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Quick Take: Electronic Dance Music

Graduate student focuses on EDM's shift from avant-garde to mainstream media.

Arts & Culture  |  Jun 9, 2014  |  By Paige Frank

Chris Conner, Sociology graduate student. (R. Marsh Starks / UNLV Photo Services)

Born in the nightclubs of Chicago and Detroit, electronic dance music (EDM) grew into a gangly adolescent in the California warehouse raves of the early 90s. and has now, some say, finally come of age.

Sociology graduate student Chris Conner is chronicling what was lost – and gained – during EDM’s almost 40-year transformation from deviant subculture into the legitimate corporate enterprise that, this month, will bring more than 400,000 attendees over three days to the Electric Daisy Carnival in Las Vegas. Conner hopes to complete his Ph.D. dissertation on the topic in May 2015.

Conner discovered electronic dance music in his 20s, and worked as a nightclub promoter while earning his master’s in sociology from Indiana University-Indianapolis. There, his work focused on gay nightclub culture. Searching for a dissertation topic after he arrived at UNLV, Conner learned that the Electric Daisy Carnival would be moving to Las Vegas.

The rave subculture, Conner says, once served as “a kind of political resistance strategy,” with groups of young people dodging the police, breaking into warehouses, and throwing parties. Now, electronic dance music festivals are professionally produced and welcome security patrols.

“One definite argument you can make is, yes, things have changed. The core values (of the EDM culture) may not necessarily all be there, but it’s now more accessible to a wider audience,” Conner says. “The negative thing you could ask is, if, by transforming itself, has EDM abandoned its original purpose? Has it lost its political edge? And what does that mean for the EDM movement?”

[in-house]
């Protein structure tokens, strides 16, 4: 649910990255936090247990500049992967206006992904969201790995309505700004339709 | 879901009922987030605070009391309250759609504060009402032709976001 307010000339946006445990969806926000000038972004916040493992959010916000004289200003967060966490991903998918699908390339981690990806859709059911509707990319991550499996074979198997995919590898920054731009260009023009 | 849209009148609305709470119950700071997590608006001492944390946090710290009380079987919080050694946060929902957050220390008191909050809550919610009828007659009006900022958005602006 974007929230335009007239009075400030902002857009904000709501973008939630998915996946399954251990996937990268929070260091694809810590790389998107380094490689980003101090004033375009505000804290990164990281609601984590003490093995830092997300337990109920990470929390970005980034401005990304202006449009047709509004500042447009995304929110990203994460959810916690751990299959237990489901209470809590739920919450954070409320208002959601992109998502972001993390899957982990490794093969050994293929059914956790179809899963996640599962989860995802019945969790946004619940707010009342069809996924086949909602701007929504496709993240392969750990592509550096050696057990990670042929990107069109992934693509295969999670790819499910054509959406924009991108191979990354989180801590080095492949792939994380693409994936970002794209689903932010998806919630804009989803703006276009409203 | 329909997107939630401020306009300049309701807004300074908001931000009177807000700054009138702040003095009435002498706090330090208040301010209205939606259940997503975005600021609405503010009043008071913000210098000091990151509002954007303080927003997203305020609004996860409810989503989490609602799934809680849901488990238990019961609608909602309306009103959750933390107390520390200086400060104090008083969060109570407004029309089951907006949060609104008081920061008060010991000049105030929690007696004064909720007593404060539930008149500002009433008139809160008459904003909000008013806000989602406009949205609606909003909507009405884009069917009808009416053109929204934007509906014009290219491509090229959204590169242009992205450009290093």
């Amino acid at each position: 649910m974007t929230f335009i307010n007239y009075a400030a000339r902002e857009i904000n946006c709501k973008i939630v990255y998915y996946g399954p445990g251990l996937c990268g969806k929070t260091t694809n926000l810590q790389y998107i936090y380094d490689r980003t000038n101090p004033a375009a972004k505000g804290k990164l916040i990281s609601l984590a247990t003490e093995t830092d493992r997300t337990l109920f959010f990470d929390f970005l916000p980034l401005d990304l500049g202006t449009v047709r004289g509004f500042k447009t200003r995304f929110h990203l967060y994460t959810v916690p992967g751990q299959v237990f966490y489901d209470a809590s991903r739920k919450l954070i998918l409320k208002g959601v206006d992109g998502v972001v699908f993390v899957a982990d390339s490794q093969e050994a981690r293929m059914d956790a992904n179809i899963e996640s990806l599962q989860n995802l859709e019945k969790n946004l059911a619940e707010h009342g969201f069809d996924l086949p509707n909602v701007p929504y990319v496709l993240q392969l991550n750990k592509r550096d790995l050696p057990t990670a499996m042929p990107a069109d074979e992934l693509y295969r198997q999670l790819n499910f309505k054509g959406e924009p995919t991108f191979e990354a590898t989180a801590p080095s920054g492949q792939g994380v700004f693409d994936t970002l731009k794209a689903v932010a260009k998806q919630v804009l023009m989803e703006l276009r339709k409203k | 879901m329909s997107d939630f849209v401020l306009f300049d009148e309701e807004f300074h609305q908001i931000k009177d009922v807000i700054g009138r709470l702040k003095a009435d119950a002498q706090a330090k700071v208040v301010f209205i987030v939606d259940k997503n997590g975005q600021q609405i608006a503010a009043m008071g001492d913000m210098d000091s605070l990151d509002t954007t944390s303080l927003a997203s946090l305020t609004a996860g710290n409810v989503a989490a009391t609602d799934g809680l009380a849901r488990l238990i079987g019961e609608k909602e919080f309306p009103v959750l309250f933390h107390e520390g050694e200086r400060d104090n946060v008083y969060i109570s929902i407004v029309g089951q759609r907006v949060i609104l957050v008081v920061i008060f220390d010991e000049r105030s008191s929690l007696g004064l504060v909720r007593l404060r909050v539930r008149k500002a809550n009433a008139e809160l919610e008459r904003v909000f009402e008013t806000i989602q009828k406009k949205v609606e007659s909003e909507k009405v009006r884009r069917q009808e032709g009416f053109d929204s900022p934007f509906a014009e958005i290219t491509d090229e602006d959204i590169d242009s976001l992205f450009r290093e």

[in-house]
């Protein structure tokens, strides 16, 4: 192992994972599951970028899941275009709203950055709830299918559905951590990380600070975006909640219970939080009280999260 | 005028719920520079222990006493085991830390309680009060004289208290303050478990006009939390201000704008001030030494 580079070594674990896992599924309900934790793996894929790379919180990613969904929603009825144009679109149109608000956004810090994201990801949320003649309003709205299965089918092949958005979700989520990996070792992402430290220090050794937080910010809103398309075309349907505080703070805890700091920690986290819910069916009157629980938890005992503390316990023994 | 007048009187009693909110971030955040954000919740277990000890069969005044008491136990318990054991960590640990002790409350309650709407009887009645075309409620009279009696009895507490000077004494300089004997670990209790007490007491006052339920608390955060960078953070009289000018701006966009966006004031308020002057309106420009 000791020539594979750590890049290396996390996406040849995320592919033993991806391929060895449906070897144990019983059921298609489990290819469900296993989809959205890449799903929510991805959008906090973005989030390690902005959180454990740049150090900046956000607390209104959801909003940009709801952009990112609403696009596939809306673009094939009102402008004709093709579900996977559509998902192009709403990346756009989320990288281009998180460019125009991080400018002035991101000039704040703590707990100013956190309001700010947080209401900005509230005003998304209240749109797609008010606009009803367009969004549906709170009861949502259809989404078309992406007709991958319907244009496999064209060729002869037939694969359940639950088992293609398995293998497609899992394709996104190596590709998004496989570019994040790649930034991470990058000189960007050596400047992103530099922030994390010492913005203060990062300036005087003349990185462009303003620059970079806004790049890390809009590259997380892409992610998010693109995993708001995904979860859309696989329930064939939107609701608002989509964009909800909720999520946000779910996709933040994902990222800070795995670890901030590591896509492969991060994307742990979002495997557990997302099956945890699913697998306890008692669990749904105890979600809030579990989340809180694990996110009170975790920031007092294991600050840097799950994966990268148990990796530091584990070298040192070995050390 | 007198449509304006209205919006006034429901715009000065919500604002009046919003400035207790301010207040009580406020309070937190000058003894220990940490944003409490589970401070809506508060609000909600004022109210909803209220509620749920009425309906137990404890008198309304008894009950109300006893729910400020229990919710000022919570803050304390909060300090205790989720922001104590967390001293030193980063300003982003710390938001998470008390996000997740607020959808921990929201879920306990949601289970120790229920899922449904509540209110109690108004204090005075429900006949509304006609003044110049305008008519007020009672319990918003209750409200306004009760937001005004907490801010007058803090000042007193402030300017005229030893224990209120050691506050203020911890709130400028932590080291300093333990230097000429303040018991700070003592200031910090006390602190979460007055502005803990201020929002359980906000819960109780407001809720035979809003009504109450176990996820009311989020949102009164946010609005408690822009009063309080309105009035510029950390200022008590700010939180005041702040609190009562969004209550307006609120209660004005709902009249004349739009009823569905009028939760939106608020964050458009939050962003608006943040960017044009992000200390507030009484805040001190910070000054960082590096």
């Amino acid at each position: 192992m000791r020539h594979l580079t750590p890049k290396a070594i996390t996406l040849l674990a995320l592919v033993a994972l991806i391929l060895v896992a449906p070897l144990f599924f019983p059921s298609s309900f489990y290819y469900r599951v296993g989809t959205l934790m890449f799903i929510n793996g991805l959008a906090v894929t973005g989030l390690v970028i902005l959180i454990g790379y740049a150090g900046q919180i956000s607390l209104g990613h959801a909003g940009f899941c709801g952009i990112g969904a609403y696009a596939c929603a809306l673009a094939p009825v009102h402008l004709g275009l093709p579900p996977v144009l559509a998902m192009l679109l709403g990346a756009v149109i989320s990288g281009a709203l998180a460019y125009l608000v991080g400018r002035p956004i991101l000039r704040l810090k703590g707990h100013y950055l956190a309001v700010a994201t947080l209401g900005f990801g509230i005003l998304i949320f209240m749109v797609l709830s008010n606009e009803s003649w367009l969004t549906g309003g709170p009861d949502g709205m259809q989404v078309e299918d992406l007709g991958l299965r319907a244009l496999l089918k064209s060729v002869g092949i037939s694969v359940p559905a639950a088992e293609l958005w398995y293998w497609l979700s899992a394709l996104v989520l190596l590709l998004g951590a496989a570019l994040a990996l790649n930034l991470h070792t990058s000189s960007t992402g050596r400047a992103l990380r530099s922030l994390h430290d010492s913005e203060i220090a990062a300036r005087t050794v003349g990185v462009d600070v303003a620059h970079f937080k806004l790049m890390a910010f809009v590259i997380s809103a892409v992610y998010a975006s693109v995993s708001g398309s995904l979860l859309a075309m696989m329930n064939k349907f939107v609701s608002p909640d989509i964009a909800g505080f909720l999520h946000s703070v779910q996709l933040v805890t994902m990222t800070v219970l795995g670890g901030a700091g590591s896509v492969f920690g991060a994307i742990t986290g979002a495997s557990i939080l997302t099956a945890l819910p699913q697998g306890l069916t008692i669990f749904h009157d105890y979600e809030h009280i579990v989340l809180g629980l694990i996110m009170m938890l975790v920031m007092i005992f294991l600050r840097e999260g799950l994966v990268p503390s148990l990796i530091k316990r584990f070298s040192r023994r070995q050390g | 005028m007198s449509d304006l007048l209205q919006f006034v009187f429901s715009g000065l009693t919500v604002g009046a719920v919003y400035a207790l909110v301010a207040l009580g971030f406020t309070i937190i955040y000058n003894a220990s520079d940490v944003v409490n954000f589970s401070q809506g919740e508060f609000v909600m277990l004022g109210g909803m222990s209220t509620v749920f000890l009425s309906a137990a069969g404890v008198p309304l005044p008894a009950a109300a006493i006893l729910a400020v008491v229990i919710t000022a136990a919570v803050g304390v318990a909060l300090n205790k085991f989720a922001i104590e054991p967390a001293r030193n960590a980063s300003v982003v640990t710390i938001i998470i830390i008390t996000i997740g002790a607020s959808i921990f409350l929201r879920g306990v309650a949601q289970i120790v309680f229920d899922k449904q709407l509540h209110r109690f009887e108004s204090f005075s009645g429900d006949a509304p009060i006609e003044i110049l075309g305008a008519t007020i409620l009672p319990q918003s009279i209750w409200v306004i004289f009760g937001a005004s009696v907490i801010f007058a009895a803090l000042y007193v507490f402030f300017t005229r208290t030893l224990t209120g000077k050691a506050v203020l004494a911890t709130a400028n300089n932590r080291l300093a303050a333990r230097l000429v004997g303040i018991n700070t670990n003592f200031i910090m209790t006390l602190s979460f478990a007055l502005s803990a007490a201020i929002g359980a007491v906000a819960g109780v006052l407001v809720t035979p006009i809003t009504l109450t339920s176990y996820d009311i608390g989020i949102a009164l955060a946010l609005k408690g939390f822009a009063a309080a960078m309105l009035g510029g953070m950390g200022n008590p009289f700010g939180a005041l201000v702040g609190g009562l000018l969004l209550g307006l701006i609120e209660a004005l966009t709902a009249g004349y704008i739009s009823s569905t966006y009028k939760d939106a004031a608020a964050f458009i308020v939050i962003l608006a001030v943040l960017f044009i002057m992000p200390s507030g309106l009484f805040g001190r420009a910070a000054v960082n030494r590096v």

Conner’s dissertation adviser, UNLV sociology professor David Dickens, says the 32-year-old’s research “takes an angle that really hasn’t been done before. There are a lot of people who’ve looked at musical subcultures, but they haven’t looked at this process” when a music scene migrates from the fringe to the mainstream.

Conner employs mixed methods research. He attends electronic dance music festivals to observe the culture in action and he is reaching out to connections formed during his days as a nightclub promoter for interviews of EDM insiders. Conner also conducts documentary analysis of media coverage to trace how coverage has changed from what Dickens calls “moral panic” accounts of secret, drug-fueled dance parties to straight business stories about the economic impact of EDM festivals.

“He has really upped his game, methodologically,” Dickens says.

Conner says the way EDM has shoved aside its avant-garde to welcome the masses parallels the gay rights movement, as well as the punk counterculture.

“Much of the basis for punk’s arrival was to challenge conventional style,” Conner says. “However, once punk started to amass a following you see that the music took on a established form. As this form gets repeated no one ever questions the rules that the group operates under. The same process underlies the transformation of the EDM counterculture.”

Dickens also sees similarities to the environmental and homeless-rights movements.

EDM “matters because it definitely informs us about the status of politics in contemporary society and the role of identity,” Conner says. “It’s about what role art and culture play in contemporary society.”